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Thai New Cabinet List Endorsed by King
    2008-09-24 18:24:46     Xinhua

The list of Thailand's new Cabinet led by recently-elected Prime Minister Somchai Wongsawat got royal endorsement by King Bhumibol Adulyadej Wednesday.

The King signed the royal decree late Wednesday afternoon to endorse the new Cabinet line-up, which is composed of 36 members. Prime Minister Somchai, the country's 26th premier, is also Defence Minister, followed by a total of five Deputy Prime Ministers.

The new cabinet list feature a lot of old faces on Thailand's political arena, including those who have survived through legal troubles or credit crises under the previous short-lived Samak Sundaravej administration.

Observers believed it is due to the need for the new premier to keep balance between the six coalition parties that formed the previous and current government and between other political factions in regard to the ministerial portfolio "quotas".

76-year-old Chavalit Yongchaiyudh, a former prime minister, army chief and supreme commander-in-chief, has been appointed as Deputy PM in charge of security affairs.

The other Deputy PMs include former justice minister Sompong Amornwiwat, former deputy prime minister Sanan Kachornprasart, former deputy public health minister Chavarat Charnvirakul and a new face Olarn Chaiprawat, a former leading banker and economics expert in the country who has been invited to join the government to help tackle the economic woes facing the country.

Deputy PM Sompong also serves as Foreign Minister.

The Finance Minister portfolio, formerly held by People Power Party (PPP) secretary-general Surapong Suebwonglee, is taken by Suchart Thadathamrongvej, former deputy finance minister and also leader of a newly-established Puea Thai Party.

Surapong has disappeared from the new cabinet list, which is believed due to a legal case against him related to his role in the former Thaksin Shinawatra administration.

The Puea Thai Party was recently registered by Yaowapa Wongsawat, former executive of dissolved Thai Rak Thai (TRT) party, younger sister of Thaksin and wife of new Prime Minister Somchai.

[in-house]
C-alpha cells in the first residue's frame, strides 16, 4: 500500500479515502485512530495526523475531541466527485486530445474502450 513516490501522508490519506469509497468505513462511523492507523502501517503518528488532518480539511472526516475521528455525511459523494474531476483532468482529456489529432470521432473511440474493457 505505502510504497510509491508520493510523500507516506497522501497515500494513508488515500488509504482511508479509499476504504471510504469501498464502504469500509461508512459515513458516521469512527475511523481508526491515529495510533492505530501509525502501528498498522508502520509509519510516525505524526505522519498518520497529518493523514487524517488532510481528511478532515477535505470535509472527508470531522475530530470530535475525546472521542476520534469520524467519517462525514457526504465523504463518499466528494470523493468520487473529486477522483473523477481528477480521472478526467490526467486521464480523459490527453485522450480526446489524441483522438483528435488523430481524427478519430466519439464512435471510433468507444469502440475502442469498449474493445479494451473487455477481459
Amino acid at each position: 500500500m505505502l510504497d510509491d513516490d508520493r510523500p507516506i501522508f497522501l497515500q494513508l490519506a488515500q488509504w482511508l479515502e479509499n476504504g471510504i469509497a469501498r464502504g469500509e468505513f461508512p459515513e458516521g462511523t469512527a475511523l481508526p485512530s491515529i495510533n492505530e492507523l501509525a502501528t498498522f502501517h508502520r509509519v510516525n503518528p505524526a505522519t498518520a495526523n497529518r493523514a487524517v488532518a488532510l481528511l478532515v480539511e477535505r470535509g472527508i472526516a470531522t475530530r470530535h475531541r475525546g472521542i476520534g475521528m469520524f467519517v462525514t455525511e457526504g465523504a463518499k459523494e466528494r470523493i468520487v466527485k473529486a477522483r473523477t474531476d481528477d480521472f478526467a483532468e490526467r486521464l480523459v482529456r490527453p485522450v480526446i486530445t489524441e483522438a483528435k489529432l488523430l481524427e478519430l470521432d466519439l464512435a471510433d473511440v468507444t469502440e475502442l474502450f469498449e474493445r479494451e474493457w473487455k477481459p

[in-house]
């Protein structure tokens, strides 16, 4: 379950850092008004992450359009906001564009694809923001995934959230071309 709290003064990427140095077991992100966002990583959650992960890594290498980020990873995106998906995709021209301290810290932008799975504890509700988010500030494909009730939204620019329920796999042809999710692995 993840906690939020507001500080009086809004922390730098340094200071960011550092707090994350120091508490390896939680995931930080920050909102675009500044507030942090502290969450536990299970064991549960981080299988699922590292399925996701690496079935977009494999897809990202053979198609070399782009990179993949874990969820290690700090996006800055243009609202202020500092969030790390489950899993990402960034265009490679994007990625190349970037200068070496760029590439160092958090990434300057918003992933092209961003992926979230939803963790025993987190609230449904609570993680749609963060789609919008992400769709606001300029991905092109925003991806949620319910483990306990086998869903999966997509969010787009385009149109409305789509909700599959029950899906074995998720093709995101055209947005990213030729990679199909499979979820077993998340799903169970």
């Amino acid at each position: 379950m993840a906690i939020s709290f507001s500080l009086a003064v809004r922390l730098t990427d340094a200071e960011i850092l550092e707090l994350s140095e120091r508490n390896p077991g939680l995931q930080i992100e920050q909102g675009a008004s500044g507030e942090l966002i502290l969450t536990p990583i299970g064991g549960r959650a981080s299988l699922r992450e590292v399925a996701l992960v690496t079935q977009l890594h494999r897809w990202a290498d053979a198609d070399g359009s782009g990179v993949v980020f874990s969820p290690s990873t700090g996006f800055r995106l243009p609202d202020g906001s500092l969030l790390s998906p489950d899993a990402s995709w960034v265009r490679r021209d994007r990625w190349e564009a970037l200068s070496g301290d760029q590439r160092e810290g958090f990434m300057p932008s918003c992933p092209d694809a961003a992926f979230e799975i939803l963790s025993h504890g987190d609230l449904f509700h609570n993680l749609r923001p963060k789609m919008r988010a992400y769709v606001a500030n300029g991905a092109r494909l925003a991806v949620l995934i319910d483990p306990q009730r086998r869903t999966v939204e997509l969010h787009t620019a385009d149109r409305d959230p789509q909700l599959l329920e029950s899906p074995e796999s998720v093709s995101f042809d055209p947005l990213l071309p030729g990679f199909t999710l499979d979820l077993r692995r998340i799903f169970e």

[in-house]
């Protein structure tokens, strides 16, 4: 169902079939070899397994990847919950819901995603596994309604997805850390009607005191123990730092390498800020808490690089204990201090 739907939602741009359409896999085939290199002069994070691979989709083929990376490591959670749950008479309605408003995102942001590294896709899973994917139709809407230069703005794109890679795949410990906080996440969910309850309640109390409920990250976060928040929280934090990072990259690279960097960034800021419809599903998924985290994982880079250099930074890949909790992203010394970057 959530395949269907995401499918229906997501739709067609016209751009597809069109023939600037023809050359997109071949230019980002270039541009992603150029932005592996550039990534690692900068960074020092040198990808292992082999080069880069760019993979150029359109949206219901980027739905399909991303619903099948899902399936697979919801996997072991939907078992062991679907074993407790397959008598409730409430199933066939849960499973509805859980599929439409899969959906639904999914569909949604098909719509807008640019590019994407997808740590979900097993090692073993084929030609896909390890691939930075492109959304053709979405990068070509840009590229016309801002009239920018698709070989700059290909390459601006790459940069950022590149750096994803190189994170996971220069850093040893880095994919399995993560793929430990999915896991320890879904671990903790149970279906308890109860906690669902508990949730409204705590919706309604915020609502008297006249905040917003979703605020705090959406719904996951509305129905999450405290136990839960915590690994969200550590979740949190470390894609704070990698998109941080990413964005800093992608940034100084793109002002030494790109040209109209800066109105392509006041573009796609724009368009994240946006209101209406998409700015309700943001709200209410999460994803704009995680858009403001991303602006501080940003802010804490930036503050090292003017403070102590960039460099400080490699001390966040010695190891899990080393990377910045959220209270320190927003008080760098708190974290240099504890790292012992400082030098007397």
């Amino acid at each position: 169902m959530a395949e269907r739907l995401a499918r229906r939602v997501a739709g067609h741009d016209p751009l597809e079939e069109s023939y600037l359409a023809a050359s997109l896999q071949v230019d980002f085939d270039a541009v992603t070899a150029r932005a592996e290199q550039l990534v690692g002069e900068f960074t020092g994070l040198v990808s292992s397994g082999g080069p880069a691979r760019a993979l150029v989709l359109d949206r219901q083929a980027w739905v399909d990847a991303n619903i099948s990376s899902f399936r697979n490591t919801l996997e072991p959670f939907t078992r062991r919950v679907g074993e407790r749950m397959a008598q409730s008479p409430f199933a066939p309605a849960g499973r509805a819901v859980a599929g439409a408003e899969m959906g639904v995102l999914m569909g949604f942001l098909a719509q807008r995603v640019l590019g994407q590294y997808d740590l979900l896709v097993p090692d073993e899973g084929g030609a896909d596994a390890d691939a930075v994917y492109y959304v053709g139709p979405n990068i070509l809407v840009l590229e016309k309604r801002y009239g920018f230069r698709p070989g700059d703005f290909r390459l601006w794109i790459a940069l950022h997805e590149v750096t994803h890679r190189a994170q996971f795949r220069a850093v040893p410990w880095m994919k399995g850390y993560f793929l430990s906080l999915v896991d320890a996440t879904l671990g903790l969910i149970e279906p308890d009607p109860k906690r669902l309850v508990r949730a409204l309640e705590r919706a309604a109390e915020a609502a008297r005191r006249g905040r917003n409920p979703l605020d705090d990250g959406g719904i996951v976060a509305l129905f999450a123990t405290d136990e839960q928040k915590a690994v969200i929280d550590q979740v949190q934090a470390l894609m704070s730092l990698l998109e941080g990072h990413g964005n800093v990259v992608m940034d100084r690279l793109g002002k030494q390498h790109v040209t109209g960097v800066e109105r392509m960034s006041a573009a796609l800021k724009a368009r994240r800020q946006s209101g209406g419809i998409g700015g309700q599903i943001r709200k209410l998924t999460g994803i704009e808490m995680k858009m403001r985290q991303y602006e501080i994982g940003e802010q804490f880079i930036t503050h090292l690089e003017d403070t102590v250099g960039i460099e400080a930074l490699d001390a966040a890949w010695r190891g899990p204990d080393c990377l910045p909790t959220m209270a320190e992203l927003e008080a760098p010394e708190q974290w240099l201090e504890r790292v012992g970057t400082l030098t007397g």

The party was registered to serve as a shelter for members of current ruling party PPP to join in order to run for the next election, in the scenario that the PPP is dissolved because one of its executives and former House speaker Yongyuth Tiyapairat was charged with electoral fraud during last December's general election.

Suchart Thadadamrongwej was elected on the party's first executives' meeting last Sunday as the Puea Thai party's leader.

Chalerm Yoobamrung, who was formerly dropped out of the interior minister post in a cabinet reshuffle in August amid criticism, has been recruited in to take the Public Health Minister portfolio.

Somchai's Cabinet was officially formed less than two months after a major cabinet reshuffle conducted by then prime minister Samak Sundaravej was completed, and less than eight months following the Samak-led government was sworn in.

Somchai, formerly a deputy PM under the Samak administration, was elected in the Parliament on Sept. 17 as Thailand's 26th Prime Minister after Samak was disqualified early this month with a court verdict that found him in breach of the constitution by hosting TV cooking shows while in office, amid continuous street protests since May to demand his resignation.

Somchai and the other 35 cabinet members will be granted an audience with the King on Thursday at the central beach resort town Hua Hin, where the King now resides, to be sworn in.

The new Cabinet is expected to have their first group photo, before heading to Hua Hin, at the Don Mueang military airport on the suburb of Bangkok, which is being refurnished to serve as a new venue for the administration head office, since the original Government House has been occupied by anti-government demonstrators led by the civilian group People's Alliance for Democracy (PAD) since Aug. 26.

The new cabinet list has barely impressed opposition Democrat Party leader Abhisit Vejjajiva.

Abhisit said there were hardly any new faces in the new cabinet and it would be difficult for it to gain confidence from the public which is looking to solutions for the country's prevailing problems.

"Many of the ministers were criticized earlier and they're still in this cabinet," said Abhisit, quoted by Thai News Agency.

The opposition leader warned that the new cabinet should not think of a honeymoon period with multiple problems facing the country now, including floods in widespread parts of the country, political turmoil and economic woes, said Abhisit.

He went on to throw a damp over public expectations for improvement of situation brought by the new prime minister, saying, "It's not going to happen."

 
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